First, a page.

In The Old Man and the Sea, Santiago’s course of life is symbolic of Christianity.The forty days Manolo was with Santiago and the three days struggling to get the Marlin that are covered by the novella’s action are references to Lent and to Christ’s Passion (Wilson 369).Santiago’s eighty seven days at sea symbolize Ascension Day.“This is the crowning event of Christ’s earthly ministry, so Santiago’s sojourn in the world must be concluded once he has imparted his message of redemption” (Wilson 372).This means that Santiago dies with pride because he fought the Marlin and redeems himself to Manolo.While Christ’s triumph is over physical death, Santiago triumphs over the dentuso and the galanos which, though they destroy the great marlin, cannot diminish his heroism and bravery.He gains redemption by exhibiting immense human strength, which is only indicated when a man is properly attuned to his world.

In addition to his redemption, Santiago is able, again like Christ, to “return to his disciple with the evidence of the hero-deed that he has accomplished” (Wilson 371).In this case, Manolo is his disciple and although he does not have the Marlin, he had the pride and scars to wear to present his deed accomplished.Additionally, Manolo’s faith in Santiago is symbolic of the three weeks bounty after the long barren period.” (Wilson 370).Santiago’s incarnation is foreshadowed when he tells Manolo that his “great record could not happen again” (The Old Man and the Sea 103).Christ’s life on earth constitutes a great record; therefore, only through the Incarnation of Christ can his sacrifice have redemptive value for mankind (Wilson 371). Santiago’s final adventure is also a significant when evaluating Christianity symbolized in the novel.He relayed his message of redemption to the world on Ascension Day (Wilson 372), leading to his demise.

All things considered, Santiago looks to God during painful times. “God help me to have the cramps go,” (The Old Man and the Sea 60) He looks to God for help, adding to the overall religious perspective of his character.Santiago also thanks God that the marlin is travelling and not pulling down (45).His relation to Christ is again executed when he is praying before he eats.“Blessed Mary, pray for the death of this fish.Wonderful though he is.” (The Old Man and the Sea 65).Through this, his relationship with nature is portrayed, likewise God’s relation with nature.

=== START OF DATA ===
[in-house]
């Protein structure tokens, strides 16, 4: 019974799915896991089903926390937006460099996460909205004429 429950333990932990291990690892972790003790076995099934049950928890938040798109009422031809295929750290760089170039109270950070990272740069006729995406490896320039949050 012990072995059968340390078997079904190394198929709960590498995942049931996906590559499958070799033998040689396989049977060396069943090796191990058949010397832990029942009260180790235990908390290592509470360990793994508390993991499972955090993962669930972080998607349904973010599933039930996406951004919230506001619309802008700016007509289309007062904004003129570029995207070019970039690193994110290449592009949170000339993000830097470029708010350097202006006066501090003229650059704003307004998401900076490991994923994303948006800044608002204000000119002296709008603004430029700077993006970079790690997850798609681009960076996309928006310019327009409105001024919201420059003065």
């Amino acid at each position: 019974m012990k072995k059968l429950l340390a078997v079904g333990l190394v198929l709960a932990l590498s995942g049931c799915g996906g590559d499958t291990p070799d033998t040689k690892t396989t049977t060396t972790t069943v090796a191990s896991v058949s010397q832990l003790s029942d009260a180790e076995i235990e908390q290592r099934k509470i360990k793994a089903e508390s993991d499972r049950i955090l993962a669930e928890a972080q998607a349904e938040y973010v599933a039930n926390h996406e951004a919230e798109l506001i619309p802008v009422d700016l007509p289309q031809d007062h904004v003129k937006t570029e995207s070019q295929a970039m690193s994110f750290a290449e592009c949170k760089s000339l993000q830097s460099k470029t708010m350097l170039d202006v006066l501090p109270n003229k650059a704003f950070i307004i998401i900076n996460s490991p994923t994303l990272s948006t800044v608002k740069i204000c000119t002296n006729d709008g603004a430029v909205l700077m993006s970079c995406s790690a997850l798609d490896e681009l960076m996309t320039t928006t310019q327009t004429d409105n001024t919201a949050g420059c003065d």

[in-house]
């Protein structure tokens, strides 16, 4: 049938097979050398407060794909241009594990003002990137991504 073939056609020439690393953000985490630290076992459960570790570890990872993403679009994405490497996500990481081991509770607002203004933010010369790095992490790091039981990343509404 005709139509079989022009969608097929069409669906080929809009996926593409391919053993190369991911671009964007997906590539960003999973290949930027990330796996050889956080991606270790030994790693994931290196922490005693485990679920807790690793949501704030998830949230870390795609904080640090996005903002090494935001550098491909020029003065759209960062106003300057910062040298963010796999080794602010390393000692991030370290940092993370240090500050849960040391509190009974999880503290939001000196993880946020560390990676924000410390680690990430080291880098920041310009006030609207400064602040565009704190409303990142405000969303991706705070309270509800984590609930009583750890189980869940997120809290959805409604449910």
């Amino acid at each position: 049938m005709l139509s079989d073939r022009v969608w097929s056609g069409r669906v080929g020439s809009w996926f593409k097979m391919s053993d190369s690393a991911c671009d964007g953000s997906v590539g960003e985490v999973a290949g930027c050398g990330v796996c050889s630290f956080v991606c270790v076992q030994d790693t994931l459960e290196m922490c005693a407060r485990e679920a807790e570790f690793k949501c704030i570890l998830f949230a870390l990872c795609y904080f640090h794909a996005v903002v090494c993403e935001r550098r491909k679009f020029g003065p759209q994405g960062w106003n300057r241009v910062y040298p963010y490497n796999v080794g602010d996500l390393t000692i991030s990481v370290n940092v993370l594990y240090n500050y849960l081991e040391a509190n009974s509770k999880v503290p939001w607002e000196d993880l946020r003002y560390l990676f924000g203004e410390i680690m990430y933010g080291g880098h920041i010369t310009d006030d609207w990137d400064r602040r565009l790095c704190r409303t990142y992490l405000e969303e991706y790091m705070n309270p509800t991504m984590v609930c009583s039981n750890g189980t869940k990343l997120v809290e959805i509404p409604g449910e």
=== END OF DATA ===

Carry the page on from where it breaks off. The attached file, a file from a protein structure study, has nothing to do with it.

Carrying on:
In like manner, A Farewell to Arms also displaces religious symbolism.In regards to Frederic and Catherine, Hemingway develops religious symbolism through the theory that love is their religion.They do not believe in God; however, resort to him when they are struggling.Symbolic representation of religious features constitutes the basic technique by which Hemingway presents his view that men must find value through their life (Wilson 372).

Catherine expressed to Frederic, “You’re my religion.You’ve all I got” (A Farewell to Arms 116).Both lovers understand religion; however, the only thing they truly believe in is their love for each other.When Catherine is dying in the hospital, Frederic asks her if she wants him to get a priest or any one to come and see her.She responds “Just you,” (330).Catherine only loves Frederic, not God; therefore, she only needs him by her side.Frederic prays to God that she doesn’t die (330) and is desperately looking to God to save her, yet he does not believe in anything but the love he and Catherine have for each other.The only other time Frederic looks to God is at war.“Good Christ” (A Farewell to Arms 60) he yells after he is hit with a trench mortar shell.This is significant because war and Catherine’s death are when he feels grief and no love, signifying he believes in God, just does not love him.

In conclusion, Hemingway’s literary works use two different forms of character development to add to the reader’s overall experience.Hemingway uses Santiago from The Old Man and the Sea and Frederic, with the impact of Catherine in A Farewell to Arms to embody the code hero.Such characteristic symbolism is also significantly exemplified through a more passive approach in regards to religion.Such skill is put into the character analysis of these novels through code hero and religious symbolism that all protagonist of Hemingway’s novels seem to join in on these themes through their character development.

Works Cited

Clifford, Stephen P. “Hemingway's Fragmentary Novel: Readers Writing the Hero in ‘In Our Time.".” Hemingway Review, vol. 13, 1994, pp. 12–23. Academic Search Premier, search.ebscohost.com/login.aspx?direct=true&db=aph&AN=9407182848&site=ehost-live. Accessed 13 Feb. 2018.

Hemingway, Ernest. A Farewell to Arms. Vintage, 1999.

Hemingway, Ernest. The Old Man and the Sea. Charles Scribner's Sons, 1952.

Oliver, Charles M. “Code Hero in the Works of Ernest Hemingway.” Critical Companion to Ernest Hemingway, Facts On File, 2007. Bloom's Literature, online.infobase.com/Auth/Index?aid=18231&itemid=WE54&articleId=14545.

Werlock, Abby H. P. “Hemingway, Ernest.” Encyclopedia of the American Novel, 3-Volume Set, Second Edition, Facts On File, 2013. Bloom's Literature, online.infobase.com/Auth/Index?aid=18231&itemid=WE54&articleId=7909.

Wilson Jr., G.R. “Incarnation and Redemption in the Old Man and the Sea.” Studies in Short Fiction, vol. 14, Newberry College, 1977, p. 369. Academic Search Premier, search.ebscohost.com/login.aspx?direct=true&db=aph&AN=7151156&site=ehost-live. Accessed 13 Feb. 2018.